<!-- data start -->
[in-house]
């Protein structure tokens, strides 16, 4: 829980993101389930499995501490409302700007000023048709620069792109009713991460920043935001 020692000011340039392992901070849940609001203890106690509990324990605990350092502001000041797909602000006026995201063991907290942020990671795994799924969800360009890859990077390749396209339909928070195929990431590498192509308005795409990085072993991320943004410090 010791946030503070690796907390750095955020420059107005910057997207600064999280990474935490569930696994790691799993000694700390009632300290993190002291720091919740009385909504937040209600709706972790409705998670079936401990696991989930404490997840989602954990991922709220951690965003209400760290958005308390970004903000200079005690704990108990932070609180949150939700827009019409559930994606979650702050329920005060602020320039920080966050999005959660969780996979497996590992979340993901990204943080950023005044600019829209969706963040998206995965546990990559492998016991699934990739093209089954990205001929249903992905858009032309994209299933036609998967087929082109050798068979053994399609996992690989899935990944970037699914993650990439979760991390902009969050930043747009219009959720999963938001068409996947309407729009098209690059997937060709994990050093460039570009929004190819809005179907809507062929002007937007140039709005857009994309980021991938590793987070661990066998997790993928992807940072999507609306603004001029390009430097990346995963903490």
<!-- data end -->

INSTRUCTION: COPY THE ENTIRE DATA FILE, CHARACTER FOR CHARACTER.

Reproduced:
[in-house]
């Protein structure tokens, strides 16, 4: 829980993101389930499995501490409302700007000023048709620069792109009713991460920043935001 020692000011340039392992901070849940609001203890106690509990324990605990350092502001000041797909602000006026995201063991907290942020990671795994799924969800360009890859990077390749396209339909928070195929990431590498192509308005795409990085072993991320943004410090 010791946030503070690796907390750095955020420059107005910057997207600064999280990474935490569930696994790691799993000694700390009632300290993190002291720091919740009385909504937040209600709706972790409705998670079936401990696991989930404490997840989602954990991922709220951690965003209400760290958005308390970004903000200079005690704990108990932070609180949150939700827009019409559930994606979650702050329920005060602020320039920080966050999005959660969780996979497996590992979340993901990204943080950023005044600019829209969706963040998206995965546990990559492998016991699934990739093209089954990205001929249903992905858009032309994209299933036609998967087929082109050798068979053994399609996992690989899935990944970037699914993650990439979760991390902009969050930043747009219009959720999963938001068409996947309407729009098209690059997937060709994990050093460039570009929004190819809005179907809507062929002007937007140039709005857009994309980021991938590793987070661990066998997790993928992807940072999507609306603004001029390009430097990346995963903490």